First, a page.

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Calculating Input Impedance - RF Cafe Forums

The original RF Cafe Forums were shut down in late 2012 due to maintenance issues. Original posts:

Amateur Radio | Antennas | Circuits & Components | Systems | Test & Measurement


kris
Post subject: calculating input impedance Posted: Fri Oct 21, 2005 3:42 pm
hi....i am new to this. i have a matching question, sort of. let's say i have a 50 ohm source and it's going into a MOSFET. i need an appropriate matching network between the source and mosfet. my question is i need to calculate what is the impedance looking into the gate or gate-drain of mosfet. i heard ADS has a design guide that you can use to do this but i don't have ADS. how can i do it in general? i am using cadence. of course, the input impedance will be complex and i would need to transform it to 50-ohm real? also, if i need to match the output to 50 ohm, how can i calculate impedance looking into the drain or drain-source? thanx a lot


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Guest
Post subject: Z-matchPosted: Fri Oct 21, 2005 8:25 pm
In two words: Smith Chart.

There are free programs available on the web that do a great job. I'm at a public computer right now, and can't get the reference quickly.

Also, how to use the Smith Chart is in many books and articles.

Good Luck!


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Graham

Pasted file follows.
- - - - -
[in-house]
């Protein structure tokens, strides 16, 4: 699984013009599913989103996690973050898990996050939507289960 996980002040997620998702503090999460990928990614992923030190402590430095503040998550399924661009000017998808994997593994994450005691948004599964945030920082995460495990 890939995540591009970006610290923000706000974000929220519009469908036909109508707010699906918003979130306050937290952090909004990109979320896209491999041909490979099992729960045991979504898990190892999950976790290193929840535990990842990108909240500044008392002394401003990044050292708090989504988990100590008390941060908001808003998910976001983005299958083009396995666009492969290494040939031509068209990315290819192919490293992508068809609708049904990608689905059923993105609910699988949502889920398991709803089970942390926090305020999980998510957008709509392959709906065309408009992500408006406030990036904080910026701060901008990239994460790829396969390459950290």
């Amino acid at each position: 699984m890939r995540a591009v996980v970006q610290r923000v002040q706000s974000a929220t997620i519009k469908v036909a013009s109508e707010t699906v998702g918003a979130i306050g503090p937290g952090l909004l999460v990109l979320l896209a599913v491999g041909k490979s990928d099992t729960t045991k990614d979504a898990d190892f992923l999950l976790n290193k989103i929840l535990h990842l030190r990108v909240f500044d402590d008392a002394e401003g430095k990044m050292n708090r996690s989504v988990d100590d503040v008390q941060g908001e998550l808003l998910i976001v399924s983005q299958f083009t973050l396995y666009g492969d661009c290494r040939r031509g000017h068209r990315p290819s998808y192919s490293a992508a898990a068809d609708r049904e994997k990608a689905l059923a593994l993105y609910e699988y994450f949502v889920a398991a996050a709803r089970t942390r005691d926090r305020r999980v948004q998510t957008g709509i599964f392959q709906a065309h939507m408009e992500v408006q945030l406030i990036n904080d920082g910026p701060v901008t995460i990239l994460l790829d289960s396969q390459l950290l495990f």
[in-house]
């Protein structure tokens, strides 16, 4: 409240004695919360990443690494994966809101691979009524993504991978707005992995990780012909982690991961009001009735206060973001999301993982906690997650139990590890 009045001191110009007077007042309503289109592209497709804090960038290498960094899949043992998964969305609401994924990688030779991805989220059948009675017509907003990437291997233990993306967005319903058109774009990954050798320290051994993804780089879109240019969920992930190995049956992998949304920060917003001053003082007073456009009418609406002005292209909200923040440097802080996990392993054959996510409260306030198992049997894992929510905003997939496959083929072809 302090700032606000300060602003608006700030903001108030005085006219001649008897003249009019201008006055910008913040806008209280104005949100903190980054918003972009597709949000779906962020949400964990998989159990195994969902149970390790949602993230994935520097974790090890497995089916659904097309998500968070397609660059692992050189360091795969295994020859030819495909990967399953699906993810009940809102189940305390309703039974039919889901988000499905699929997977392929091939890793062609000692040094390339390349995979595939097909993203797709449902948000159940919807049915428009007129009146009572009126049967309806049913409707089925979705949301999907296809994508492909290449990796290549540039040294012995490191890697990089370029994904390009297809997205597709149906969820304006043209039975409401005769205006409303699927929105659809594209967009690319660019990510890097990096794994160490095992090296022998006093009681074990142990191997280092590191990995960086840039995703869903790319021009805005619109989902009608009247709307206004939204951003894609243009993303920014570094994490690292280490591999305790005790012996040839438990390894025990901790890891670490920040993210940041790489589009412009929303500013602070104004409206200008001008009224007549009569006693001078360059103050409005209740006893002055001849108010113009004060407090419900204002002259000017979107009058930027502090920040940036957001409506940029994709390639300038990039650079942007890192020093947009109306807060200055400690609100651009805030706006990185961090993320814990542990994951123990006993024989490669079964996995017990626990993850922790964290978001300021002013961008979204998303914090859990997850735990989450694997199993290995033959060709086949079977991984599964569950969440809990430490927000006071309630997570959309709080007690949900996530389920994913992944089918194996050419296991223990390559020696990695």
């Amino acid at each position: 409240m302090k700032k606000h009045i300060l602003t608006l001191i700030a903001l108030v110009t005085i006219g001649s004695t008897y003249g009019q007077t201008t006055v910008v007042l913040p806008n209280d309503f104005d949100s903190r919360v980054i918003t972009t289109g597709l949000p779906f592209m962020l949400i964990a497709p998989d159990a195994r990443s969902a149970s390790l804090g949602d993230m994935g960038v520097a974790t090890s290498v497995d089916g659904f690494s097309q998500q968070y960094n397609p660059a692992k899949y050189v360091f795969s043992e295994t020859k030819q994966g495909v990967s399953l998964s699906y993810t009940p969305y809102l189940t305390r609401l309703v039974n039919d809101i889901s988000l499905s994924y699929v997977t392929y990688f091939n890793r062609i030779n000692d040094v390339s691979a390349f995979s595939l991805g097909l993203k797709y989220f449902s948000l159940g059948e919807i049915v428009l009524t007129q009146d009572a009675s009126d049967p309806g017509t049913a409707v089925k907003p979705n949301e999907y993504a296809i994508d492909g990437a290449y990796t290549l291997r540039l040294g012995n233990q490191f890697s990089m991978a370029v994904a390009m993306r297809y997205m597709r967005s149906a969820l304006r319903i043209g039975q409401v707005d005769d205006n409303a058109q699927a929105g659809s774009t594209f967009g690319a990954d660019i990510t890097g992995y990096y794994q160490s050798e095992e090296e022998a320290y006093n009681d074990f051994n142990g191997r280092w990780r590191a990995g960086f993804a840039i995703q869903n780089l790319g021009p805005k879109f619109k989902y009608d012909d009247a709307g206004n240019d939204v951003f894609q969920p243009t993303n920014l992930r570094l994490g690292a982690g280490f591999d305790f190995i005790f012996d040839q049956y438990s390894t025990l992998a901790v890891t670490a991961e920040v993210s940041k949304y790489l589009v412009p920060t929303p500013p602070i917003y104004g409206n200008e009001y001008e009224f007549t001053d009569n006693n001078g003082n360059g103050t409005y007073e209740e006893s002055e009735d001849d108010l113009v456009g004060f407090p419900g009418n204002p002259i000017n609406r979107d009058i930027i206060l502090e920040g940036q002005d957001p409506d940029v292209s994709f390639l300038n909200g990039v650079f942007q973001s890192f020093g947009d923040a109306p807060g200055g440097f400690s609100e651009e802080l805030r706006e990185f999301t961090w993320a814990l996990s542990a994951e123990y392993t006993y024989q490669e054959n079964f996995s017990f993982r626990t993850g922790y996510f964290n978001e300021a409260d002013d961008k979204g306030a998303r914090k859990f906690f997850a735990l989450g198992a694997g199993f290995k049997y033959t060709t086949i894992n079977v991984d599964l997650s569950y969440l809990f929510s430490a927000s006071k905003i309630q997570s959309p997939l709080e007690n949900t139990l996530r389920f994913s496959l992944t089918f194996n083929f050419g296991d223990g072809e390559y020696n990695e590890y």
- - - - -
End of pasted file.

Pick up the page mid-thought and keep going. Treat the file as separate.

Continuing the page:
Post subject: Posted: Wed Oct 26, 2005 9:14 pm

Colonel


Joined: Fri Sep 02, 2005 7:25 pm
Posts: 34
Location: Hampshire UK
Kris - let me echo that .. Smith Chart!

There was a time when RF guys used the Smith Charts to get their values directly, with very large paper charts, and fine-line graphics for accuracy. Now, with computer calculation of complex numbers so easy, we don't need the Smith Chart for getting the answers graphically.

So why then do we keep seeing them? We even make computers plot them!
The answer is that we now have the best of both worlds. The PC can do the hard work of plotting frequency sweeps and parameter sweeps of hundreds of runs, and giving accurate numbers output, and yet we get the value of the chart to visualise the routes to find a network that will match a device. The Smith Chart mapping delivers a quite special ability to do this. You quicky figure out that there can be an infinity of solutions, but some are going to be very convenient. You can see the no-go areas for stability. You can see where to aim for to trade gain for best noise figure.

Best of all, on this very site, look in the software section. There are free Smith Chart matching tools in there to get you started.


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Modules
Post subject: Smith ChartPosted: Tue Dec 13, 2005 2:31 pm
Any software you guys suggest?


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Guest
Post subject: Z inPosted: Wed Dec 14, 2005 6:39 pm
Software recommendation: QuickSmith.
Link on this site: http://rfcafe.com/references/electrical/smith.htm

Good Luck!



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